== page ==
Moulton has also replanted several acres of Sauvignon Blanc that he says were getting “consistently decimated with Pierce’s Disease.” They put in plantings of Camminare Noir and Paseante Noir.
“We’ve only done very small bottling so far, and our first fruit came in 2019,” he says. “But they’re delicious. Grapes like this are the future, especially in regions like Texas and South Caroline where Pierce’s Disease is rampant. Thankfully these grapes are not only disease-resistant which reduces the need for intervention, they make great wine.”
Putting policies in place to keep people safe
Four-hundred-and-thirty-six people have died of heat exposure at work since 2011, according to the Bureau of Labor Statistics. More than 2,700 heat illnesses have led to days lost at work, but there is no federal policy regarding heat standards at work.
That leaves states and businesses to pick up the slack. In California, there are regulations mandating that businesses provide workers with water and shade. Many wineries go even further.
Steve Lohr, president and CEO of the Paso Robles-based J. Lohr Vineyards & Wines, which produced 1.6 million cases of wine annually, says that they “designed some of the earliest shade trailers back in the 1990s, and they are still in use today.”
They also started flipping worker hours in anticipation of heat waves.
“If we know a heat wave is coming, we start much earlier in the day, and send them home once it reaches 95 degrees,” he says, adding that come harvest, this approach boosts wine quality too. “We get grapes delivered to the winery early in the morning to avoid heat. Once temperatures reach 105 degrees harvested grape quality diminishes.”
In Uruguay, the foreign trade manager of INAVI, Uruguay’s national viticulture institute, Martina Litta says that all of the country’s 200+ wineries provide workers with sunscreen, a light summer uniform, a hat with full UV production and new working hours. The day starts at 5 am in the north of the country, and in the south, it happens in two shifts: 6 am-11am and 4 pm-11 pm.
Wineries are also beginning to invest in refrigerated trucks and irrigation equipment, which significantly increases costs (installation can be up to $10,000 per hectare), but also increases productivity and quality. In the end, she says, it’s the cost of doing business.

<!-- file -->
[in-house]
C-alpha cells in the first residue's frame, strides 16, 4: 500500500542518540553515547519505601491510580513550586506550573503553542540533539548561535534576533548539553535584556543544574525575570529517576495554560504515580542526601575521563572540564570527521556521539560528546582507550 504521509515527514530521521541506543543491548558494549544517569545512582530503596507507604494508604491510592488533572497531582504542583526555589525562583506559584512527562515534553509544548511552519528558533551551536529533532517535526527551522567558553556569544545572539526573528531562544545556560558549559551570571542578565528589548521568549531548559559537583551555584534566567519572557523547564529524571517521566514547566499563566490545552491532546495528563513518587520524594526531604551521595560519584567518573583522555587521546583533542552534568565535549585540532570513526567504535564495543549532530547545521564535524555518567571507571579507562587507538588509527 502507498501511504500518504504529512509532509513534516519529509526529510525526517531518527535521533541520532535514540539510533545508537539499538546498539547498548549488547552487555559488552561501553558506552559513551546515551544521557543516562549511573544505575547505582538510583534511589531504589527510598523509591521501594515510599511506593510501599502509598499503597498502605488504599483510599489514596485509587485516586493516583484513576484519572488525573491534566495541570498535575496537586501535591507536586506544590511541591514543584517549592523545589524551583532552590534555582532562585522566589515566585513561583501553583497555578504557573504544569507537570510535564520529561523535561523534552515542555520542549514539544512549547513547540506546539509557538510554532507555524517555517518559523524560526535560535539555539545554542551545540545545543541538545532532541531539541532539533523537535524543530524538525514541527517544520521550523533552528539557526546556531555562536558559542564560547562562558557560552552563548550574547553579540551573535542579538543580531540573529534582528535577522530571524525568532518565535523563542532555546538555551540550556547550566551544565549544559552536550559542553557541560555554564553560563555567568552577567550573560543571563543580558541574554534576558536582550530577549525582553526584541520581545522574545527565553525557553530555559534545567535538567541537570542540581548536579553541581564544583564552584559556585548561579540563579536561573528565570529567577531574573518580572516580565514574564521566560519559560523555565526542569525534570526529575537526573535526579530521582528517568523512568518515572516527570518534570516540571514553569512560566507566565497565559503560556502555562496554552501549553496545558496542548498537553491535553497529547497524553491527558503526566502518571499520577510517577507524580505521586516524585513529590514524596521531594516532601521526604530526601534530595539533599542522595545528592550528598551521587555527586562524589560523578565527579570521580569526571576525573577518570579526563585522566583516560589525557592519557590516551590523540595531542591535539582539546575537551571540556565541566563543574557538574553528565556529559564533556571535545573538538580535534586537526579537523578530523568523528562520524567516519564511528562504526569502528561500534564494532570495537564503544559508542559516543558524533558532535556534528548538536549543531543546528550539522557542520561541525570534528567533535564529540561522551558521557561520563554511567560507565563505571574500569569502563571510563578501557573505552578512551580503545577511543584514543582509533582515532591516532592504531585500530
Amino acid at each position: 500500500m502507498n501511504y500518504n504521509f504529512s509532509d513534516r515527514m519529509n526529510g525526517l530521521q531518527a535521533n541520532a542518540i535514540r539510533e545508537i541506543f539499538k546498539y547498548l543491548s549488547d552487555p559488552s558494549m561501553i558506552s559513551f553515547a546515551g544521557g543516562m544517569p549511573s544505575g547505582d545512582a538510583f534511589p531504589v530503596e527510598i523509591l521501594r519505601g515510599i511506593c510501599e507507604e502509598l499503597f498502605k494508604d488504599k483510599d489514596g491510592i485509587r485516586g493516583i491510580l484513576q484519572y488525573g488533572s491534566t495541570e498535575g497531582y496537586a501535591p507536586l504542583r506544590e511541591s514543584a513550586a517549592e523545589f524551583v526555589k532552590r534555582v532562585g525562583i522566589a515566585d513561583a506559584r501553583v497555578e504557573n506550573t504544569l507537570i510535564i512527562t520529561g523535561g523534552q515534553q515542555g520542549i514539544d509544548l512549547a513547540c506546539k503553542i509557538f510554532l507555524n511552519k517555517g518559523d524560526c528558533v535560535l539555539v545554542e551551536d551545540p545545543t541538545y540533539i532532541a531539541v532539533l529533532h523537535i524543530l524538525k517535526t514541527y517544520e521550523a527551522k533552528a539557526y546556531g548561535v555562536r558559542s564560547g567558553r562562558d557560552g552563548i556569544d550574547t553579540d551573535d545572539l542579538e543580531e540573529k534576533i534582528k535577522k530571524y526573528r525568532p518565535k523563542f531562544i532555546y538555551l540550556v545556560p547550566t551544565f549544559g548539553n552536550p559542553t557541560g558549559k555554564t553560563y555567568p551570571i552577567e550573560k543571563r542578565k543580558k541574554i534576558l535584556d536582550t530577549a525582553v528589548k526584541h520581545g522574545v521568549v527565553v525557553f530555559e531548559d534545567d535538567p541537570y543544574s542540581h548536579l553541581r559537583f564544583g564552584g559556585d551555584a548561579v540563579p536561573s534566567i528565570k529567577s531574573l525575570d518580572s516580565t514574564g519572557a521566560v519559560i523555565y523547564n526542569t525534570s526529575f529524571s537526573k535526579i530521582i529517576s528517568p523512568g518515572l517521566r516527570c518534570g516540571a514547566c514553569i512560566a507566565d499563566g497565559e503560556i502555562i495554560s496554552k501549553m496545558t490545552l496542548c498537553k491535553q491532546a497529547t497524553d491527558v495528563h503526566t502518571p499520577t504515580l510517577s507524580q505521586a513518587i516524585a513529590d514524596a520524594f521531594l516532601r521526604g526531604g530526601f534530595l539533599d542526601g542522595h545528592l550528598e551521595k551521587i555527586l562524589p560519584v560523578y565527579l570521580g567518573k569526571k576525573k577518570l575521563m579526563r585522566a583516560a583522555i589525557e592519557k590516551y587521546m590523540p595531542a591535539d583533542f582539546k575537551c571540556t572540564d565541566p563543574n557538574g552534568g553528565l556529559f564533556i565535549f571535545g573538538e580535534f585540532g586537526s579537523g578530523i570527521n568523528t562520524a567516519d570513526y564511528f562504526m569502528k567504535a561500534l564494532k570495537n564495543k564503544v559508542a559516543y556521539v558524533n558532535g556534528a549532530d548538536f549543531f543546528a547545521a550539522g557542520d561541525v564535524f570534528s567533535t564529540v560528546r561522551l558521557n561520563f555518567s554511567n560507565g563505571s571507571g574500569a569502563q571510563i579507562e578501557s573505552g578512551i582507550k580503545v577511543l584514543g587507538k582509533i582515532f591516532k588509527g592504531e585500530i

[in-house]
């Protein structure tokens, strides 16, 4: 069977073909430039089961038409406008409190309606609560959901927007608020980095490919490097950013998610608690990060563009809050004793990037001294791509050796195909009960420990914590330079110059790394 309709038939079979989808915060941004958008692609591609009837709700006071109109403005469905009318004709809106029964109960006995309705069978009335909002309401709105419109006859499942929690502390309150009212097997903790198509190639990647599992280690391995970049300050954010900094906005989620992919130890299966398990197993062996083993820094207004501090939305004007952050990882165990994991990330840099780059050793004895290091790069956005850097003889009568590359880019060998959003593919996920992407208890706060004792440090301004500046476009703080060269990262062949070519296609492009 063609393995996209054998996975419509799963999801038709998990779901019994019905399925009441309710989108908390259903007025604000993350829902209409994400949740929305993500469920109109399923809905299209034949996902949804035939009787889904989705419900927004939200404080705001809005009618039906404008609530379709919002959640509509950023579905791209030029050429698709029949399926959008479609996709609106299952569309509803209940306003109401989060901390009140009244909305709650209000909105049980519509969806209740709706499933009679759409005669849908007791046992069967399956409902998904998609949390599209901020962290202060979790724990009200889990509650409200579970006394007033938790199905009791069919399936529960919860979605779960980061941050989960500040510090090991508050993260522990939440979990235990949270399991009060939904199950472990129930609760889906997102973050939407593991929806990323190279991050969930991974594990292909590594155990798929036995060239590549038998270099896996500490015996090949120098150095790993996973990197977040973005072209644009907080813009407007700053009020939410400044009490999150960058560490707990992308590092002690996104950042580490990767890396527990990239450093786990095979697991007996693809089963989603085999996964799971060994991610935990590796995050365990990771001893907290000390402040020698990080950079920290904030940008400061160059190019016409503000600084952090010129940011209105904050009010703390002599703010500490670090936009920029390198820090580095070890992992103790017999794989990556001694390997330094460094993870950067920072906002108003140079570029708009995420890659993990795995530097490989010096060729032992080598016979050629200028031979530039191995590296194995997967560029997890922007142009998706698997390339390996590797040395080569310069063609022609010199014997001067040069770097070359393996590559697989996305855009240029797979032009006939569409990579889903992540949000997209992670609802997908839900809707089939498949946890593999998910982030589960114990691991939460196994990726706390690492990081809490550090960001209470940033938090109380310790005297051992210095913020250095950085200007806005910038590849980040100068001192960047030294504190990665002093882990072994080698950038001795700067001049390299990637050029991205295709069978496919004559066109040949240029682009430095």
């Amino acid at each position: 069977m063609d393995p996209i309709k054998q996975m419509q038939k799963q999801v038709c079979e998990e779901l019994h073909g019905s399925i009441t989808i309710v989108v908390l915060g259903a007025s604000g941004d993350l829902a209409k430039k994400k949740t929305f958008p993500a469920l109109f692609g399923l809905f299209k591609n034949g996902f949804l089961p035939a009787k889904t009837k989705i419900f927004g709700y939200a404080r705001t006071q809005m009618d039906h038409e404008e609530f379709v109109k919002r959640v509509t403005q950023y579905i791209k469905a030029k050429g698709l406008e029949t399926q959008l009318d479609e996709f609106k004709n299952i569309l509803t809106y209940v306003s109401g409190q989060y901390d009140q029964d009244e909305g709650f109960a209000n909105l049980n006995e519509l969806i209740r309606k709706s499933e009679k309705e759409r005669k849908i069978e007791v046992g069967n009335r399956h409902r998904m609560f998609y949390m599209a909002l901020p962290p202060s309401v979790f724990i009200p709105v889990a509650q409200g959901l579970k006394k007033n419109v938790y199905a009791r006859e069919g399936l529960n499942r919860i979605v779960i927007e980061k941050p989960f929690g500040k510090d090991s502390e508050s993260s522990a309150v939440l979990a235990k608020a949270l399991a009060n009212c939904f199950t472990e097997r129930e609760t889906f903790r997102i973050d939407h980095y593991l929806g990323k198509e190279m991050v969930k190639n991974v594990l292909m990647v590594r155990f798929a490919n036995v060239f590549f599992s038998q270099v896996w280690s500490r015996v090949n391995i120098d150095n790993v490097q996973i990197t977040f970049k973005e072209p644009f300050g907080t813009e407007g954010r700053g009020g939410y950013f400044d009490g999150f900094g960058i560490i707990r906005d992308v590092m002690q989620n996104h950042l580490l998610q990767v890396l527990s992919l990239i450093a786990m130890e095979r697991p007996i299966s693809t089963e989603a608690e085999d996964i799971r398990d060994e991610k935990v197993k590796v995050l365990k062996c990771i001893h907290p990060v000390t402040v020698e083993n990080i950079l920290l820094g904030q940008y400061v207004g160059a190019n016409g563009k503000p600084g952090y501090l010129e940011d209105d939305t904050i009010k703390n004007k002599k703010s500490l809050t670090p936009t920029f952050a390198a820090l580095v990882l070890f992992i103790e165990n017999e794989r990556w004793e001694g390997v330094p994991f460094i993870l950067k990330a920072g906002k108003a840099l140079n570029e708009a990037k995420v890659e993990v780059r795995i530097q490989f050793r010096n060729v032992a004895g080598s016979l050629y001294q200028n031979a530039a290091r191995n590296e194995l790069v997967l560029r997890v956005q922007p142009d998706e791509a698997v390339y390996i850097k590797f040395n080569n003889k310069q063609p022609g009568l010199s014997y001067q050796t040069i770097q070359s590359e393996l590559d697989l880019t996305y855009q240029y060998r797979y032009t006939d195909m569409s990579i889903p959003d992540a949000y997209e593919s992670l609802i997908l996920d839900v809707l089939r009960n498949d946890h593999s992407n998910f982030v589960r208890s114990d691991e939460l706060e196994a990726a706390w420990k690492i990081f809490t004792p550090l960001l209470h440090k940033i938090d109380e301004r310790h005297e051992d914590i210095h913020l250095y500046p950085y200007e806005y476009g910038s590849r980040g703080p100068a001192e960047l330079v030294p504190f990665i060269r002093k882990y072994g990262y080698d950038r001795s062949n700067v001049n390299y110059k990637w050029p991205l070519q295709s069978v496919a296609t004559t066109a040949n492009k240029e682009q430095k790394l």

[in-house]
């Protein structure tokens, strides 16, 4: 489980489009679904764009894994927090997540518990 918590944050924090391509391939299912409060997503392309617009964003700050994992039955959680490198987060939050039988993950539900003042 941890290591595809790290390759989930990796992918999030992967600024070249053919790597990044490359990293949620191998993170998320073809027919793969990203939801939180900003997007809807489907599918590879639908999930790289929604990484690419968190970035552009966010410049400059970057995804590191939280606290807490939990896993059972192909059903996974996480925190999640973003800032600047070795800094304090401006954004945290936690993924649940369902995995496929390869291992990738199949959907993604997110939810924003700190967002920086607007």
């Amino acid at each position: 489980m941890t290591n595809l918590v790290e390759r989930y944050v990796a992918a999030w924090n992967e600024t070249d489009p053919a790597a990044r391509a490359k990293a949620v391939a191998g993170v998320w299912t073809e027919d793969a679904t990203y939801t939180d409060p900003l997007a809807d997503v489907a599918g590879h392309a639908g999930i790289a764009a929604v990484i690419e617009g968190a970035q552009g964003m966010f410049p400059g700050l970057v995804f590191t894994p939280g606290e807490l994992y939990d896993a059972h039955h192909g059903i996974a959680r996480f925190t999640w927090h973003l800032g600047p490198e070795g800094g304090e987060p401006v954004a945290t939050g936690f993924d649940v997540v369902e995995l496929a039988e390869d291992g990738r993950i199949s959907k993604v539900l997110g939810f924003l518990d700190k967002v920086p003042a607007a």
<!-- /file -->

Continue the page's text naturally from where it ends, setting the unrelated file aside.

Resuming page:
An increased reliance on technology and mechanisation
Inevitably perhaps, considering the limitations of the human body in extreme heat, and the increasing challenges of finding viable workers, more and more wineries are turning to mechanization in a bid to curb costs amid climate change.
At The Donum Estate, with 129 acres in Carneros, 16 in the Russian River Valley, 20 in Sonoma Coast and 43 in Anderson Valley, vice president of winemaking and vineyards Dan Fishman says that while they will “continue to prune and harvest by hand for the foreseeable future,” they have “acquired two electric tractors with autonomous remote driving capabilities, which in the future may allow us to mow, cultivate, hedge and more
without a human driver.”
An estimated 90%-95% of wine grapes are already mechanically harvest across California and Washington alone, with only the most premium and challenging vineyards sticking to hand-harvesting.
“Mechanisation is the future, from leafing, to suckering to harvesting,” Moulton says.
Far Niente, in addition to replanting vineyards, has invested in smart tech that analyses the health of the fruit, leaves and soil.
“By analysing the hydration and nutrient levels that way, we can target our irrigation much more efficiently,” Delos says. “We are now using about 25% of the water we previously used.”
The team has also invested in electric tractors and deploys a machine harvesting unit for 10% of the vineyard.
“As we replant, we ensure that the rows are spaced to allow for mechanical harvesting,” Delos says. “The labor pool continues to shrink, and mechanical harvesting units have improved.”
Other wineries are also doubling down on investments in green tech.
At Small Vines in Sebastopol, co-owner and winemaker Paul Sloan says they have purchased two new frost-mitigation fans and one new irrigation system this year. Fans typically range in price from $10-$50,000, and the cost of irrigation varies considerably, but generally requires thousands of dollars per acres.
“In the last five to seven years, our vineyards have gotten colder for longer and later into the season,” Sloan notes. “Vineyards we farmed up through 2019 without any need for frost protection now need it on a regular basis. One of our frost alarms went off on July 5th this year, which means it hit below 36 degrees.”
While businesses are loathe to talk numbers on losses from climate-induced grape shrivel, the adjective “significant” was deployed across the board. Add to that the “significant” expenditures on investments in vineyard changes, staffing and infrastructure, previous and future impacts from droughts and wildfire-caused smoke taint and flatlining sales, it is clear that the industry may have some tough years ahead.
But it’s equally clear that while wholesale, broad change will be painful, it will, as Quillé says, ensure a viable future, come what may: fire, hail, floods, frost.
“When I think of the other wineries out there who are over-leveraged financially, I wonder how they are going to be able to make the investment necessary to maintain production,”
Quillé says. “We see our ability to make those investments and protect our assets as a competitive advantage.”
If wineries cannot—or refuse—to make major changes, the increasingly competitive and challenging economic and environmental landscape may simply be unsurvivable.